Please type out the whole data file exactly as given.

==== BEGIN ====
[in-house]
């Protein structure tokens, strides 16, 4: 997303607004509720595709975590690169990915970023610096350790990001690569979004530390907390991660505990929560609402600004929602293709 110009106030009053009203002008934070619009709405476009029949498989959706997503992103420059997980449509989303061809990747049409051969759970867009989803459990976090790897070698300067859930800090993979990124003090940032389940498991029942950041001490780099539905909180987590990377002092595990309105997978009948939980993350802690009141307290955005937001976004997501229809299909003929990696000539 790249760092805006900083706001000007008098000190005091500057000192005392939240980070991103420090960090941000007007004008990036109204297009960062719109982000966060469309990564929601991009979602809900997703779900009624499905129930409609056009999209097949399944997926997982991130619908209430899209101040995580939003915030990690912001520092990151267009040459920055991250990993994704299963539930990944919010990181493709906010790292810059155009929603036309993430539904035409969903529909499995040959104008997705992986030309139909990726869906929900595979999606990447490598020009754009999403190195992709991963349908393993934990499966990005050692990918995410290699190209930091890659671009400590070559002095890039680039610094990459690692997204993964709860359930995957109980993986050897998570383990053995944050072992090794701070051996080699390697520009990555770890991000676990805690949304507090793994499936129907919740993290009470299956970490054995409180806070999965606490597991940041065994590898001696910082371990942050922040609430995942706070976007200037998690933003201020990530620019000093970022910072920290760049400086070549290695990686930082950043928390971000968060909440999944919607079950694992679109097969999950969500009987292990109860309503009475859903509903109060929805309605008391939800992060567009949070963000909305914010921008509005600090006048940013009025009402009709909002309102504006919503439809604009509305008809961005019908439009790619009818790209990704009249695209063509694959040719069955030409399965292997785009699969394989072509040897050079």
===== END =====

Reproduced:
[in-house]
């Protein structure tokens, strides 16, 4: 997303607004509720595709975590690169990915970023610096350790990001690569979004530390907390991660505990929560609402600004929602293709 110009106030009053009203002008934070619009709405476009029949498989959706997503992103420059997980449509989303061809990747049409051969759970867009989803459990976090790897070698300067859930800090993979990124003090940032389940498991029942950041001490780099539905909180987590990377002092595990309105997978009948939980993350802690009141307290955005937001976004997501229809299909003929990696000539 790249760092805006900083706001000007008098000190005091500057000192005392939240980070991103420090960090941000007007004008990036109204297009960062719109982000966060469309990564929601991009979602809900997703779900009624499905129930409609056009999209097949399944997926997982991130619908209430899209101040995580939003915030990690912001520092990151267009040459920055991250990993994704299963539930990944919010990181493709906010790292810059155009929603036309993430539904035409969903529909499995040959104008997705992986030309139909990726869906929900595979999606990447490598020009754009999403190195992709991963349908393993934990499966990005050692990918995410290699190209930091890659671009400590070559002095890039680039610094990459690692997204993964709860359930995957109980993986050897998570383990053995944050072992090794701070051996080699390697520009990555770890991000676990805690949304507090793994499936129907919740993290009470299956970490054995409180806070999965606490597991940041065994590898001696910082371990942050922040609430995942706070976007200037998690933003201020990530620019000093970022910072920290760049400086070549290695990686930082950043928390971000968060909440999944919607079950694992679109097969999950969500009987292990109860309503009475859903509903109060929805309605008391939800992060567009949070963000909305914010921008509005600090006048940013009025009402009709909002309102504006919503439809604009509305008809961005019908439009790619009818790209990704009249695209063509694959040719069955030409399965292997785009699969394989072509040897050079």